Roscoe Arbuckle Arrest Records
Who is Roscoe Arbuckle?
Roscoe Conkling “Fatty” Arbuckle was known to be one of the most popular actors in the 1900s. Born on March 24th, 1887, Arbuckle belonged to a fairly unstable family. His childhood was characterized by excessive bullying due to his physique, and a father who indulged in unsuitable amounts of drinking. Arbuckle finally traveled a lot and began his career as a singer and performer. He rose to fame as a silent actor and comedian, and the industry nicknamed him “fatty”: a name he despised.
However, his fame kept growing, and he was known to be one of the most highly paid actors (sources confirm that he mentored, and was paid even more than Charlie Chaplin). He started his career at Selig Polyscope Company, but he gradually shifted to KeyStone Studios. In 1920, Arbuckle signed a contract with Paramount Pictures. The contract was worth 14,000 dollars, which is equivalent to about 175,000 dollars today. In 1917, Arbuckle even started his own company, where he met his best friend: Buster Keaton.
What did he (allegedly) do?
In 1921, Arbuckle found himself caught in the midst of a scandal that shook the entire industry. Due to his back to back and a busy schedule, Arbuckle sought to party and enjoy with his friends, in order to unwind. One such party was held in San Francisco. Without a doubt, the party consisted of a large amount of booze, attractive men and women, and of course, inebriated individuals.
However, this party didn’t go as planned when someone’s shrill scream interrupted the “fun”. What they discovered was a young Hollywood “starlet” Virginia Rappe in a room. She was taken to the hospital two days later, where she died after a few days, due to a “ruptured bladder”.
After some investigation, it was concluded that she was raped by Arbuckle, after which her urinary bladder was ruptured due to Arbuckle’s overweight body being placed on her. This was followed by the arrest, and 3 extremely publicized trials. It led to the industry boycotting Arbuckle, leaving him bankrupt.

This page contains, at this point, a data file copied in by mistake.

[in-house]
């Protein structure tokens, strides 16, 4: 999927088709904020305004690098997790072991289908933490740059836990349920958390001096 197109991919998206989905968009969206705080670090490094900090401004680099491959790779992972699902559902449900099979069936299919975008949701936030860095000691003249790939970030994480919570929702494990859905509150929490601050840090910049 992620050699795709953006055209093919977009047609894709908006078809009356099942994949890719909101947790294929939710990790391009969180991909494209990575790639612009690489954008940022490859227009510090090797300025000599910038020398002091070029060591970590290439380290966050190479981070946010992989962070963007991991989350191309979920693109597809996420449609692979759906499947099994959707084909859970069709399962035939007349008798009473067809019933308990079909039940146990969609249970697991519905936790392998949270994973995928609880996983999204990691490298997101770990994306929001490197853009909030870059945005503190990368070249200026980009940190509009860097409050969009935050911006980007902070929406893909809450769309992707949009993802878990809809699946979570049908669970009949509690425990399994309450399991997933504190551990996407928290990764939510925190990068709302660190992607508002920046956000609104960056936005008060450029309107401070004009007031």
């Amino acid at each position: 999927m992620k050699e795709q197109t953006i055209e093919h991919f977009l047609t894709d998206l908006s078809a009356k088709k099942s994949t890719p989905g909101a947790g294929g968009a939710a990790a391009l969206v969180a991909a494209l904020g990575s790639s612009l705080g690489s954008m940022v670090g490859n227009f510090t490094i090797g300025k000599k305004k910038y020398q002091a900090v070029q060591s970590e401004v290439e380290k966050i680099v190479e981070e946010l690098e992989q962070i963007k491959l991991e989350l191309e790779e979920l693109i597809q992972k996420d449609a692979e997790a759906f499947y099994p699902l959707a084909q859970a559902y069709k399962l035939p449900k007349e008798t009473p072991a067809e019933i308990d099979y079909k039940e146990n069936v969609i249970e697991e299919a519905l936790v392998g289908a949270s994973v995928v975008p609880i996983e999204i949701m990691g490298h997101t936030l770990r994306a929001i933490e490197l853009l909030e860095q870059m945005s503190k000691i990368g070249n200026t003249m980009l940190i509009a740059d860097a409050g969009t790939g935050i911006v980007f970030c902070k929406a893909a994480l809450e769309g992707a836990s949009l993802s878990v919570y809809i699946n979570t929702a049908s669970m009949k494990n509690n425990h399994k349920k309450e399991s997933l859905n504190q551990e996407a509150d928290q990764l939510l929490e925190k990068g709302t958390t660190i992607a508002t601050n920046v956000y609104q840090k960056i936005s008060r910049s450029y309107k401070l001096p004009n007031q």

What really happened?
A false accusation can lead to a lot of damage to one’s life. This was proven in Arbuckle’s case. The three trials were conducted on November 18th (1921), January 11th (1922) and March 13th (1922). Arbuckle had an extremely reputed lawyer on his side, but his prosecutor Mathew Brady was also extremely tough competition and was hard upon convicting Arbuckle.
During the first trial, Arbuckle presented his case and stated that what really happened was that he saw the starlet on his washroom floor, almost unconscious. He immediately assumed that she was intoxicated, due to which he placed her on his bed and left.
After this, a friend of his saw her and she was taken with the assistance of multiple women who gave her an ice bath in order to help her feel better. She was undressed in order to put her in the bath. After Arbuckle’s testimony, extensive cross-examination of all the witnesses was done, after which the next trial was scheduled.
The third trial was to seal his future, and in a way, it did. The one witness that the prosecutor had: Maude Delmont was dismissed as ineligible due to her previous criminal records. The trail also threw light on Virginia Rappe’s character. According to multiple sources, Virginia was known to be a “studio whore”, who slept with multiple people in the industry, got pregnant and was administered multiple abortions.
Apparently, this caused multiple health issues. She also had chronic cystitis, and this resulted in extreme irritation when she consumed alcohol. However, this did not stop her from drinking excessively. According to the autopsy, she died due to Peritonitis, which could be due to abortion in her past.
Some theories also state that her death was caused by an ectopic pregnancy, but they haven’t been confirmed as it was not possible to check for the same so many days after her death. However, these findings did prove that Arbuckle was a free man. He was to pay a fine due to alcohol consumption at the party but was free of all other charges. The jury even presented a statement to him, apologizing for the damage the case did to him and took pictures with him.
One would think that once Arbuckle was acquitted, he would be a free man. However, that is far from the truth. He was still shackled by the unfortunate legacy the case left behind on his reputation. He had multiple debts to pay back and was boycotted by multiple film companies. He was basically shunned by the industry. He retreated to alcohol and “found solace with the bottle”. A once celebrated star was now nothing but an infamous name.
However, he still climbed through the tragedy, remarried and started working again. He acted in a critically acclaimed movie, after which he even signed a contract with Warner Bros., to star in a feature film. This seemed like a fresh, new beginning. That day, he went out partying with his friends, and declared that it was the “best day of his life”. What most of them didn’t know was that it was also the last. A few hours after signing the contract, Arbuckle suffered a heart attack and died in his sleep.
Even though justice was served, Arbuckle couldn’t live up to his dreams or his legacy. It is in scenarios like this, that one is forced to ask: Who really was the victim here? That is one question that will always remain open to interpretation.
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